“When I saw him sitting there, with his head down, looking all sad, I don’t know, I felt sorry for him. I wanted to give him a copy of Native Son. I wanted to walk up to him and put it in his lap. It might help him to understand his life.”
She looks at me, her light brown face just a few shades darker than mine. She’s nineteen. Her hair is pinned back, but some strands float loose. Her eyes are wide as half dollars, as if she’s asking me something. Without thinking, I nod slowly, trying to hold her gaze. On the shelves surrounding us are the papers and books of my profession, that giant horde of words that will pursue me until I die.
“My family wants him to suffer—hard. But I want to talk to him. Do you think that’s bad? I want to know why he did it, what happened. I wonder how he’d react if he saw me—what he’d do if I gave him the book.”
I imagined Native Son in the man’s lap. The glossy purple, green, and black cover bright against the courtroom’s muted wood, the man’s trousers. His hand, smooth with youth, holds its spine. His thumb blots out part of the eerie full-lipped face on the front. As the words of the court fall about him, the book rises and falls ever so slightly, as if breathing.
When I wrote the first draft of that scene, I was still in the middle of teaching that African American literature class. It struck me then, and it still strikes me now, as a strong argument for the value of what happens in college. Although one colleague found Tina’s wish to give the book to the young man absurd (I remember her laughing when I read it aloud), to me the episode spoke of the way a book and the class dialogue about it can allow one to re-envision a life, or the world. Although Tina probably never gave him the book, the fact that she desired to do so, and that her desire triggered in my head the image of the man holding the book in the courtroom, seems important. Student and teacher both develop empathy, imagination, and maybe even a little wisdom. Can we ask much more from our work as educators?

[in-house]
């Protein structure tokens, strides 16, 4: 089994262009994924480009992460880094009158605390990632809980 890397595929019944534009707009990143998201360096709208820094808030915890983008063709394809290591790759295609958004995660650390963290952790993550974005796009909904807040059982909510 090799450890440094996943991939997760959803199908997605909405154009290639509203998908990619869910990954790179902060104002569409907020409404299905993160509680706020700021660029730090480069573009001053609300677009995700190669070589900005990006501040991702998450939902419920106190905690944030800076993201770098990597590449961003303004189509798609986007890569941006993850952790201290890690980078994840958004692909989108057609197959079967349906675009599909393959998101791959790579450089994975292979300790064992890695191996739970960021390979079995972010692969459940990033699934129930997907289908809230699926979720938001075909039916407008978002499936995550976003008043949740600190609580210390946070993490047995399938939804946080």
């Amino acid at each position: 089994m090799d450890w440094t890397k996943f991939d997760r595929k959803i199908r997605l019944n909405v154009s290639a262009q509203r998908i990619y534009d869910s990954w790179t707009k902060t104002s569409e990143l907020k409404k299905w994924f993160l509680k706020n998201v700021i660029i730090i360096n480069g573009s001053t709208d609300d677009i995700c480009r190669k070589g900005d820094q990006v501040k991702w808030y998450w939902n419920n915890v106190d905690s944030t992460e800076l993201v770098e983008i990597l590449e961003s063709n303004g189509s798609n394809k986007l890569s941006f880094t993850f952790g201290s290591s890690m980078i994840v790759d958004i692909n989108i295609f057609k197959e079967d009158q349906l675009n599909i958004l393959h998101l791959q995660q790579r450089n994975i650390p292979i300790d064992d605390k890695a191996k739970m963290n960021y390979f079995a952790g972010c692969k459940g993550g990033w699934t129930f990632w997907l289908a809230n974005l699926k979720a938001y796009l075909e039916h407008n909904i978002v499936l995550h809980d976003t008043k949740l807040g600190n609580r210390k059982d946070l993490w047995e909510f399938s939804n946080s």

By the time I wrote the final draft of the essay, the semester was over, and there was some new information that I considered including, but eventually cut. Tina, good student though she was, had not finished the semester. Personal and financial difficulties led her to leave school, and she never did make up the incomplete that I gave her. I saw her once on campus that summer—“Hey, Scrimgeour,” she called out to me as I was playing tennis with my sons. She told me that she had plans to return to a college nearer her family eventually. Life being what it is, I had my doubts she would ever get a degree.
Though I didn’t include these details about Tina’s future in the original essay, they seemed important to me later, rising up from the past to challenge my assumptions about the value of the moment the essay describes. What did that moment mean? It didn’t get her through that semester, that class. It may not have changed her relationship with her uncle’s killer, and if it did, it may not have changed it for the better. Who is to say that Tina even remembers that conversation now? I did give her a copy of the essay, but these things get lost, misplaced, recycled, tossed.
In a sense, the moment seemed too easy a triumph. And too small: a speck of water in a desert, evaporating before this sentence is finished, nothing substantial enough to be nourishing. Given that I didn’t know whether Tina would ever finish college, whether she would ever find rewarding employment, or happiness, how much value can I really ascribe to that conversation in my office? Sure, for me it was moving (and I got an essay out of it!), but what about for her? Was I deluding myself? Should I insist on something different, or something more, from teaching?
Maybe it’s not about her, or about me. Maybe it’s about the words I wrote, the words I write, the act of making something of the details of our lives. The world moves so quickly and arbitrarily, but the scene on the paper remains, illuminating something, not necessarily for Tina, or for me, but for some anonymous reader, a young teacher, maybe, who wonders about the value of what she does, wonders whether, in the flood of incompletes we live with, it’s worth it to keep teaching.
Tina ended up in my class because of a recommendation from a friend of hers, LaTeisha, a student who had been in a previous African American literature class. For the first month of that class, LaTeisha was one of my most frustrating students. It wasn’t because of anything that she said. She rarely spoke. But she spent most of the class with a pout on her dark brown face. She seemed to talk with the other students before and after class, and so I began to blame her surliness for the class’s general malaise. I wondered if she was one of those African American students who resented a white professor teaching African American literature.
Things began to change when she came up after class to ask me something about Frederick Douglass. I don’t recall the question now, but it was a smart one, and suddenly I knew that she had been paying attention. Soon, she was talking in class. She was especially good at asking simple, real questions. Once, I had laid out a set of ways to think about a book, and she raised her hand and asked, “What do you think?” I still love that: how she recognized that I didn’t have the only answer, and also how she honestly was curious what I thought.